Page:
Men's Jewellery Guide - How to Get it Right

Men's Jewellery Guide

Men's jewellery, like facial hair, is something that men have until relatively recently been wary of wearing. If done improperly, after all, there’s an appreciable risk that you might get things hideously wrong. Fortunately, this fate needn’t befall you, as there exist several rules of thumb that’ll enable you to wear jewellery without risking the slightest embarrassment. Let’s run through a few of the better ones.

Don’t Fidget

If you’ve just slapped down a significant sum on a piece of jewellery, then you might wish to get your money’s worth. On the other hand, you might subconsciously look to draw attention to your purchase. In either instance, the temptation to fiddle with your jewellery, whether it’s a pendant, a ring or a bracelet, might prove irresistible. Nevertheless, it’s a temptation which simply must be resisted if you’re to avoid looking like you’re trying to draw attention to it. A piece of jewellery should be ornamental – not interactive.

Wear Up To 2 Rings On Any Hand

The average men's ring occupies barely any space. You’ll have room enough for one on each finger – or perhaps even more. But there’s a reason that few people do this. Not only can it be uncomfortable, but it’ll look overcrowded and confused. The maximum you should wear on any hand should be two. If you really can’t decide which ring you’d like to wear, then try tossing a coin.



Men's Bracelets & Cuffs

The same ‘less is more maxim’ applies to other pieces of jewellery, too. In the case of men's cuff bracelets, you might be able to get away with slightly more, provided that the bracelets are in question are suitably austere. One might easily stack five or even six leather straps onto one’s wrist without looking gaudy, but if you try to do the same thing with five or six metal bracelets (cuffs), the result is almost assuredly going to be loud, brash, and distasteful.

Wear a Wrist Watch

One of the most popular accessories worn by men is the wristwatch. Get a mechanical one in silver or chrome, matching it with the rest of your jewellery. High-quality men's watches can cost anywhere from several hundred dollars to several million, but they play a huge role in determining your overall look. Wristwatches are popular gifts for significant occasions – but if you’re going to buy one for yourself, be sure to set yourself a budget and stick to it.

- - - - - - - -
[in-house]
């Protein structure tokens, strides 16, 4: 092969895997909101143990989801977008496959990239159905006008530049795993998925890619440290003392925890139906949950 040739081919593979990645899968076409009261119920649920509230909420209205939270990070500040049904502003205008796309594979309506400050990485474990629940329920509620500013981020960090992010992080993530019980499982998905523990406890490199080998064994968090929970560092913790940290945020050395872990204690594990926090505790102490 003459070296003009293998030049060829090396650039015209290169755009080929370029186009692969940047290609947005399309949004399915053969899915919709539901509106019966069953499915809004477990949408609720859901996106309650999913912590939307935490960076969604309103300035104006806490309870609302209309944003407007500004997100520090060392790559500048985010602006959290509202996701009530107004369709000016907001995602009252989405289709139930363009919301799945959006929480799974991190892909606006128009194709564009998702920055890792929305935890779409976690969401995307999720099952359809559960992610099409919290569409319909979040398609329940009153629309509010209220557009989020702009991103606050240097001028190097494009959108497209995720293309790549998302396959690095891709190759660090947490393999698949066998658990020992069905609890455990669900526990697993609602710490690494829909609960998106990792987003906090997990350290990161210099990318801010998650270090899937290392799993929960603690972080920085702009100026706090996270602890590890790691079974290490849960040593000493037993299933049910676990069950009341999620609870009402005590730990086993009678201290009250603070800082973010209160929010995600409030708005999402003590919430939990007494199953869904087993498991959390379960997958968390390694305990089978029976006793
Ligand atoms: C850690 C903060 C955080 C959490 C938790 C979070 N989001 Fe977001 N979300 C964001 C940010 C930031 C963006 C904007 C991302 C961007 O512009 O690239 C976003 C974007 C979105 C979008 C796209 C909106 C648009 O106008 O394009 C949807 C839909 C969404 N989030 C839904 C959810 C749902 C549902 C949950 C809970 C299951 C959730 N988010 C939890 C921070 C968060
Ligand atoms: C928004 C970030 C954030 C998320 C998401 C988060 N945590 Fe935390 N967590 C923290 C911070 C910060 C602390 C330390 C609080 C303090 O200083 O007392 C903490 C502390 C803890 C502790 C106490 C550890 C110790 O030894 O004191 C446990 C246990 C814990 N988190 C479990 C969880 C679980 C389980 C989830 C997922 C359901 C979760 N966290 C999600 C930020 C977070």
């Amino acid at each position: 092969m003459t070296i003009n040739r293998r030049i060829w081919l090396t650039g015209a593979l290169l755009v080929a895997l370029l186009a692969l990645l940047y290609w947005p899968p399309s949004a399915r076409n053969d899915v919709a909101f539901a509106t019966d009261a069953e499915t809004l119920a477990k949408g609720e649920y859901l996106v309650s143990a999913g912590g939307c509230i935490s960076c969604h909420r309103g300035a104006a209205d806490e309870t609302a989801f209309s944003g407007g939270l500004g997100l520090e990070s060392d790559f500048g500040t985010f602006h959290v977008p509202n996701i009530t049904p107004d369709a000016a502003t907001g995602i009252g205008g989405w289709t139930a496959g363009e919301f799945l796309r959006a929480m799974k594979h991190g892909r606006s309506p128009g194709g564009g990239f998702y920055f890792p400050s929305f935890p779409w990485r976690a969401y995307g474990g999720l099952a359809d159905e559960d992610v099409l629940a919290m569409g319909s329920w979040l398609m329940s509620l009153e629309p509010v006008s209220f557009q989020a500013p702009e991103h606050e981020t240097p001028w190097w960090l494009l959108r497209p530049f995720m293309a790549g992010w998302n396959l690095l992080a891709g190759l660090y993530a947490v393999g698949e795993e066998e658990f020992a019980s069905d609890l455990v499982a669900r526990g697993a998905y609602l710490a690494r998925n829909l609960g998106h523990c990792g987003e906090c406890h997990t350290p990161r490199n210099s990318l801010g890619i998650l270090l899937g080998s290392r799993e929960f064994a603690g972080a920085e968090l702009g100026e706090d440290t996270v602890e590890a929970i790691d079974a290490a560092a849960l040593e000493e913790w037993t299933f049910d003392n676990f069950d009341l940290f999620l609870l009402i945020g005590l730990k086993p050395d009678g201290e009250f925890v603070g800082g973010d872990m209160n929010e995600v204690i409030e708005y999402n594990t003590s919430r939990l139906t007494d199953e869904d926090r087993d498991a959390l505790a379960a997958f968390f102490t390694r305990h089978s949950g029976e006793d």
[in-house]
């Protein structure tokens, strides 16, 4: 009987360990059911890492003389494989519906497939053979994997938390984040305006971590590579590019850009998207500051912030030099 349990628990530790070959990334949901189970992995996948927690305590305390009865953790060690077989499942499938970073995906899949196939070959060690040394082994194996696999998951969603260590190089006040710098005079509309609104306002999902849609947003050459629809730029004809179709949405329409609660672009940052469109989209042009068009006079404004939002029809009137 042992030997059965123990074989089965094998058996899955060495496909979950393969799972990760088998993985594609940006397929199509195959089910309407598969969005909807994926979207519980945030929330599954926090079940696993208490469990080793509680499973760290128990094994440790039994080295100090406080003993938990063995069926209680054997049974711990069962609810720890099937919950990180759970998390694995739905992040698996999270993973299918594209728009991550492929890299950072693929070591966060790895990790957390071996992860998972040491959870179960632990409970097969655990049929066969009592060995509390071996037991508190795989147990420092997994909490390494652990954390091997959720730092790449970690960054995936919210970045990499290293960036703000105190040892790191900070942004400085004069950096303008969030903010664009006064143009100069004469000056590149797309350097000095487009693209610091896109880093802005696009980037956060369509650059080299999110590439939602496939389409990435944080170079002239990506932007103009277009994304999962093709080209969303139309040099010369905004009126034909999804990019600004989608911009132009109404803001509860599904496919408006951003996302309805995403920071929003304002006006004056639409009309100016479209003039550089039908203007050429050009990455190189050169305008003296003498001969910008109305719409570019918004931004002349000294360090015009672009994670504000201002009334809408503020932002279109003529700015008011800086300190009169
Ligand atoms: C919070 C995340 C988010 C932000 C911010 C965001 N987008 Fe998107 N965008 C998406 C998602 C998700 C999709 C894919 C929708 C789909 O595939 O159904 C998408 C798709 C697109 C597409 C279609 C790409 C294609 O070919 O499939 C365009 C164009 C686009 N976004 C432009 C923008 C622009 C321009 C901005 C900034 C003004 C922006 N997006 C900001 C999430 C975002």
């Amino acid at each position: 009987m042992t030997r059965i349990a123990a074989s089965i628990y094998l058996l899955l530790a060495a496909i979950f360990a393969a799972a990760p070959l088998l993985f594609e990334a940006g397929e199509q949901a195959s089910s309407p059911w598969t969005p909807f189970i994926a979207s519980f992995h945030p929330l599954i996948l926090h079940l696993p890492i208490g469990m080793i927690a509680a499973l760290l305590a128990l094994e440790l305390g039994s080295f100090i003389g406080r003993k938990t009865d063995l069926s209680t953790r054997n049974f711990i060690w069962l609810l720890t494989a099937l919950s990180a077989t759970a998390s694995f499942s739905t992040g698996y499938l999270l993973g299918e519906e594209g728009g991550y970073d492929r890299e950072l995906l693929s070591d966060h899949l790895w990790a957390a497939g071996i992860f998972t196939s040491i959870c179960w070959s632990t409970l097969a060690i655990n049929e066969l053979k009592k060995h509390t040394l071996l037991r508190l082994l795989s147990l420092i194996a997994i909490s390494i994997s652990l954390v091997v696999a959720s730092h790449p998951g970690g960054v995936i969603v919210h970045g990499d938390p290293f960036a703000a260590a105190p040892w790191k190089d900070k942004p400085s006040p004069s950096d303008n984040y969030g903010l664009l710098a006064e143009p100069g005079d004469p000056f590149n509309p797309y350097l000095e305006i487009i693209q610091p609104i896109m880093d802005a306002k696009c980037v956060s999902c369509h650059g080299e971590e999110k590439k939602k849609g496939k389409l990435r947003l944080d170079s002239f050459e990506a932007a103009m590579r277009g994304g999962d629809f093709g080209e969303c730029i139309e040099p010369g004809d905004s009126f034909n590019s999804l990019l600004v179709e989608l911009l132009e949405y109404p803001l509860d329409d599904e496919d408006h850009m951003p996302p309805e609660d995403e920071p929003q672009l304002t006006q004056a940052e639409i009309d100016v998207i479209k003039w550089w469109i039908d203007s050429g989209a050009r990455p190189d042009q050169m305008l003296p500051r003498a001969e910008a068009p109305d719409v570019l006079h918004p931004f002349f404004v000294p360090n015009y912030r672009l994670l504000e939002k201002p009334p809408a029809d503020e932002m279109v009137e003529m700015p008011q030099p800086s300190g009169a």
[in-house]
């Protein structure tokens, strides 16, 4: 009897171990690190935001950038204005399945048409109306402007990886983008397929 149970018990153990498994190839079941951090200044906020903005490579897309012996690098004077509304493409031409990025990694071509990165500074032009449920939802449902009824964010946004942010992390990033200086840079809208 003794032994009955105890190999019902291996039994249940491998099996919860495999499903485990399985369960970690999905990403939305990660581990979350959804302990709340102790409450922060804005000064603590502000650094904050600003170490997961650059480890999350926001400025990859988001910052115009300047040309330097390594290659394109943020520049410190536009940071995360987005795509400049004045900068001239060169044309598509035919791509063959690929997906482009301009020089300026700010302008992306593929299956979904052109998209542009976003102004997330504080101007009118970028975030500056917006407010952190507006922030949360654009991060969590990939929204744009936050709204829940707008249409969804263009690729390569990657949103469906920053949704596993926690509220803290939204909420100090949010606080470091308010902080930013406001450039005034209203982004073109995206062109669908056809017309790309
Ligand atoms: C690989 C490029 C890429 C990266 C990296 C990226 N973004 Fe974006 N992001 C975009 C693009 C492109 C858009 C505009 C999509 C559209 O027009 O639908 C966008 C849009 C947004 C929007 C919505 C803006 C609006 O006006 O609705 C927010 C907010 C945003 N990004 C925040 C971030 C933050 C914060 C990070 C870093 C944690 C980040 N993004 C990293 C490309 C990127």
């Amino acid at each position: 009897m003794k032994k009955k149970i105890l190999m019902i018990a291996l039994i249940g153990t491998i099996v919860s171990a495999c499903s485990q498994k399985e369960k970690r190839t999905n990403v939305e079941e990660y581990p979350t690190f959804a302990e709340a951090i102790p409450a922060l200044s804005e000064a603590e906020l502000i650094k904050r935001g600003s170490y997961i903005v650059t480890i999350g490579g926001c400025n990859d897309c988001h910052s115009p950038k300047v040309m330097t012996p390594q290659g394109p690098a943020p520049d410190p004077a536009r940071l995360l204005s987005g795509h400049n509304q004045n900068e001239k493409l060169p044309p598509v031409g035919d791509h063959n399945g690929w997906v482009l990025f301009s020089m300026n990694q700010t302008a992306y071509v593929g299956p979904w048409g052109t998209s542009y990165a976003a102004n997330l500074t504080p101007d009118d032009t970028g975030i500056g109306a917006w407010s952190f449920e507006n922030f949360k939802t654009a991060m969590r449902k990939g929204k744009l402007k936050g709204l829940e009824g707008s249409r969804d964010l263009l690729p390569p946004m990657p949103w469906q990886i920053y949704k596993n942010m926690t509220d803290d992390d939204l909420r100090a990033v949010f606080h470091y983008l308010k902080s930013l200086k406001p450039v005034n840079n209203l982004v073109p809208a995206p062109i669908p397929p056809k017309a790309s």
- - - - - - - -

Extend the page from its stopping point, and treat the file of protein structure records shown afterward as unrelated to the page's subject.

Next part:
Lose the Heart-Rate-Monitor

If you’re wearing a Fitbit or some other heart-rate monitor, then you might find that it doesn’t quite look as good as the more traditional wristwatch. Roll your sleeve down over the top of it, or swap out the strap for something more elegant. This is a case where you might wish to distract from an accessory rather than draw attention to it; so cramming several leather straps onto the surrounding space on your wrists might be more forgivable.

Pendants & Necklaces

If you’re going to wear a pendant and necklace, then wear it so that people can see it. This means either wearing it over the top of your shirt, wearing it so high that it peeks over the top of your collar, or unbuttoning your shirt so that your pendant and necklace is on display. Unless you’re wearing something for reasons other than aesthetic ones, then there’s little point in hiding it. Some workplaces might require that jewellery be concealed – but it’s not as though you’ll be concealing it from yourself!

What About Wedding Rings?

If you’re fortunate enough to be married, then a ring is the traditional means of advertising it. Invest in a wedding band that matches the rest of your attire, or a few that can be easily swapped around to match different styles. Naturally, the same prohibition against overcrowding applies – though the wedding band might traditionally be plainer than other ornamental or signet rings, it’ll still contribute to the overall level of bling you have on your hands.

Wear Something You Like

Thus far, we’ve outlined the men's jewellery guide – somewhat playfully describing them as ‘rules’. Of course, these aren’t ‘rules’ in the strictest sense of the word. We’ll therefore close by mentioning a final rule: that you should wear things that you like wearing. There’s very little point, after all, in clothes that you don’t like, however much your style might contravene some rule or other. The same goes for other people’s taste in clothing; if you’d like to wear skulls, bullets and animal teeth around your wrists, fingers and neck, then why let anyone else’s taste stand in the way of you doing so?